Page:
Ethio Lease to cease operations in blow to Abiy’s financial sector plans

The only foreign financial services company that currently has a licence to operate in Ethiopia has announced that it will cease to operate in the country.


Image : Dewald / Adobe Stock

In a major blow to Prime Minister Abiy Ahmed’s plans to attract more foreign investment to East Africa’s largest economy, Ethio Lease, the only foreign financial services company that currently has a licence to operate in Ethiopia, has announced that it will cease to operate in the country.

In 2019 the Ethiopian government granted Ethio Lease a licence that allowed the company to lease critical equipment, such as MRI medical imaging devices and tractors, to companies that lacked sufficient amounts of foreign exchange to import these themselves. Ethio Lease procured equipment from foreign markets using its own reserves of foreign currency and then leased it to local companies in Ethiopian birr, providing a solution to the country’s serious shortage of US dollars and other foreign currencies.

However, the New York-based African Asset Finance Company, which owns Ethio Lease, has now instructed the company to enter into a process of voluntary liquidation. In 2021 the National Bank of Ethiopia, the country’s central bank and regulator, changed the terms of a directive applicable to Ethio Lease. The amendment means that any new lease agreements must include fixed payments denominated in birr rather than in foreign currency.

Ethio Lease tried to lobby the government to change course. It has now concluded that the amendment makes it impossible for it to operate in Ethiopia. The birr’s rapid rate of depreciation – the US dollar has strengthened by over 40% against the birr since 2021 – means that payments fixed in birr months or years in advance are likely to be significantly less valuable in dollar terms by the time the payment is made, denting Ethio Lease’s dollar-denominated profits.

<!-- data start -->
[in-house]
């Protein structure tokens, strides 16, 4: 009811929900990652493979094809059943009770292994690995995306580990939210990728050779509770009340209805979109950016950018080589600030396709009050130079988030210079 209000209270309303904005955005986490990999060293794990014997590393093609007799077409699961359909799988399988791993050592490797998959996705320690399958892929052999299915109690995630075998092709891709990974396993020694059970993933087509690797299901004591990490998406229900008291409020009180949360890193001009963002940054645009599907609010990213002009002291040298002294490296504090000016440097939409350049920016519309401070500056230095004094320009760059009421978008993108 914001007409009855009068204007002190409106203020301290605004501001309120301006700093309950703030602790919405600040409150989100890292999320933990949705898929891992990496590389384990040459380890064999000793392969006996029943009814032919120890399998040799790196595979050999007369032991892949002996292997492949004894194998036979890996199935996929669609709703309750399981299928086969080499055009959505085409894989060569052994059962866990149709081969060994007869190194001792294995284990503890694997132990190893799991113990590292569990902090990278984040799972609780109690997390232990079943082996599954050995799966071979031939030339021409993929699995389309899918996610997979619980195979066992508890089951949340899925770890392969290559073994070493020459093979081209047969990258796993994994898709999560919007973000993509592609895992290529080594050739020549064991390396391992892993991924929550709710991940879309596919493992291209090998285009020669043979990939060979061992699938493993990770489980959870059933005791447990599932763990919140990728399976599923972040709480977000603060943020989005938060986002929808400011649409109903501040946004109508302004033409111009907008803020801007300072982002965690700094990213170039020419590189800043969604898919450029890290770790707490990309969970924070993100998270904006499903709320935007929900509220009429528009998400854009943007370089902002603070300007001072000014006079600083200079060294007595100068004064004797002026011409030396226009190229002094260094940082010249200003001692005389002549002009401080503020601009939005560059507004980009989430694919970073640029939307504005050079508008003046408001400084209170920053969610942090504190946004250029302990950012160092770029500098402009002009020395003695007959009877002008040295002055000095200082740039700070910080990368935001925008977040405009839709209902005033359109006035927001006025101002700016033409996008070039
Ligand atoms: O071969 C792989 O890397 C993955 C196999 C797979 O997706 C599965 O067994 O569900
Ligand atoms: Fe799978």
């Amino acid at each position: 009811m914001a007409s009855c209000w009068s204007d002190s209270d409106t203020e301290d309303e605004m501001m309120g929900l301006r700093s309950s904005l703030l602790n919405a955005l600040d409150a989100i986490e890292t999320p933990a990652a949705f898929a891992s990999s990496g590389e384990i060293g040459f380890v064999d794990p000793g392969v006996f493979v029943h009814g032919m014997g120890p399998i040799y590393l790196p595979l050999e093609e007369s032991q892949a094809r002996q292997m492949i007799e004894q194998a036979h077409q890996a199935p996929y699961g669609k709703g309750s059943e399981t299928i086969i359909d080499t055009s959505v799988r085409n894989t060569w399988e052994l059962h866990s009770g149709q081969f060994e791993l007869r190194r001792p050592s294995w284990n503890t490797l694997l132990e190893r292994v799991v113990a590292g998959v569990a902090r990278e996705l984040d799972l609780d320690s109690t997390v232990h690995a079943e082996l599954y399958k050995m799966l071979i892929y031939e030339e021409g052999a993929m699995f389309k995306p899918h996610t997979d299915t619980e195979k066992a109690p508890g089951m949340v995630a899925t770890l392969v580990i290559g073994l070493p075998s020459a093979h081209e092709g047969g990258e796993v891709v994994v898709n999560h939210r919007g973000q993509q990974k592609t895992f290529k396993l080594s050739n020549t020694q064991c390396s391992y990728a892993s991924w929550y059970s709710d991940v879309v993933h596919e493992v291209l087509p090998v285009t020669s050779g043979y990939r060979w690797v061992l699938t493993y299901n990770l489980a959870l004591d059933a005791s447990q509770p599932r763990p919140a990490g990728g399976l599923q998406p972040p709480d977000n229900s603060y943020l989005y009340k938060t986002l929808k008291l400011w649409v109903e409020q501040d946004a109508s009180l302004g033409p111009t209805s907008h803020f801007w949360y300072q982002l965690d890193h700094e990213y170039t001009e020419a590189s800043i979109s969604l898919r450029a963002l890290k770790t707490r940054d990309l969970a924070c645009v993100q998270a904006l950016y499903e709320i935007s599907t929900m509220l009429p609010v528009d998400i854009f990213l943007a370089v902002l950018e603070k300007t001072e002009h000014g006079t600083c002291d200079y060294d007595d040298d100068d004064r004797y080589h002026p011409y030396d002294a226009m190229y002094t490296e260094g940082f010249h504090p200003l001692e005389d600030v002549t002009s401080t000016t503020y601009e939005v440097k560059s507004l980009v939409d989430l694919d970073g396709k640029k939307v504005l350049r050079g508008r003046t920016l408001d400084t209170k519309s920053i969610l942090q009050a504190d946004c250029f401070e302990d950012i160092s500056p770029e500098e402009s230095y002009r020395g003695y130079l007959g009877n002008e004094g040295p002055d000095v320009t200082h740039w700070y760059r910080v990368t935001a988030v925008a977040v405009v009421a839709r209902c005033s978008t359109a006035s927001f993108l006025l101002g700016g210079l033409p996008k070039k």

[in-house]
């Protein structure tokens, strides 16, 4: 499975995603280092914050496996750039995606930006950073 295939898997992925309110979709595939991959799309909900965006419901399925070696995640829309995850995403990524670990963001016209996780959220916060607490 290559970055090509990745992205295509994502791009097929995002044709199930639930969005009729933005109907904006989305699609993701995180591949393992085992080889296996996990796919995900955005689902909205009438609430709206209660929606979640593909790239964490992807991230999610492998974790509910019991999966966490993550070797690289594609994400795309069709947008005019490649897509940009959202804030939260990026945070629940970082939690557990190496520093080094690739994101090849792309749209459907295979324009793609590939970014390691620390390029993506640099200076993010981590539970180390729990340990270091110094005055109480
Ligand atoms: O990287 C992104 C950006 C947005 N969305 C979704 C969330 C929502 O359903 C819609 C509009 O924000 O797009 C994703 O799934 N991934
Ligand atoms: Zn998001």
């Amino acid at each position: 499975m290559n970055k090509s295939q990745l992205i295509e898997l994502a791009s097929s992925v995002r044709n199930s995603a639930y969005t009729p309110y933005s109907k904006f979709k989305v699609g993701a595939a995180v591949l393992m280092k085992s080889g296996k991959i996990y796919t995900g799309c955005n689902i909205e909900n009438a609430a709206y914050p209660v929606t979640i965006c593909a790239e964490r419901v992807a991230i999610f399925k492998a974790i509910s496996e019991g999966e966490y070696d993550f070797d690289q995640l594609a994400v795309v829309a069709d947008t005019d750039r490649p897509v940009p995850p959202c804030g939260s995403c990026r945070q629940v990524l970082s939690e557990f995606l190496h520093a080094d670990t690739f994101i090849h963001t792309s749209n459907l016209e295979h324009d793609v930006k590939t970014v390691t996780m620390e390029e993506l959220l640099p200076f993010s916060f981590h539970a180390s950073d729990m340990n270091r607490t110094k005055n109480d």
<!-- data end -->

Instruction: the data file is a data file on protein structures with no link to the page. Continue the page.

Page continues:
The company’s withdrawal comes at a time when the Ethiopian government is trying to liberalise its economy in a bid to attract greater levels of foreign participation in the domestic market. The government views this as a particularly important task in the aftermath of the war in Tigray that inflicted serious economic damage on the country and deterred many foreign companies from investing in Ethiopia.

The government has privatised swathes of critical national industries, including telecommunications, and has encouraged competition in industries such as banking which have traditionally been dominated by a handful of large domestic players. Earlier this year, Kenyan giant Safaricom was granted a licence to operate mobile money services in Ethiopia, raising hopes that the East African country could be opening up to more international players.

Some fear, however, that Ethio Lease’s decision to wind down its operations in the country could deter other foreign companies from investing in Ethiopia. A European foreign investor, who wished to remain anonymous, notes that “if the only foreign company to get a licence for leasing is leaving, this is obviously a huge red flag that things are not working as they should… it is not a good signal and will likely deter others.”

Hailemelekot Berhan, a capital markets analyst in Addis Ababa, similarly tells African Business that “the withdrawal of such international firms in the wake of the government’s plan to liberalise the financial sector sends a negative message – it sends a negative signal that the business environment in Ethiopia is not conducive to the participation of foreign firms.”

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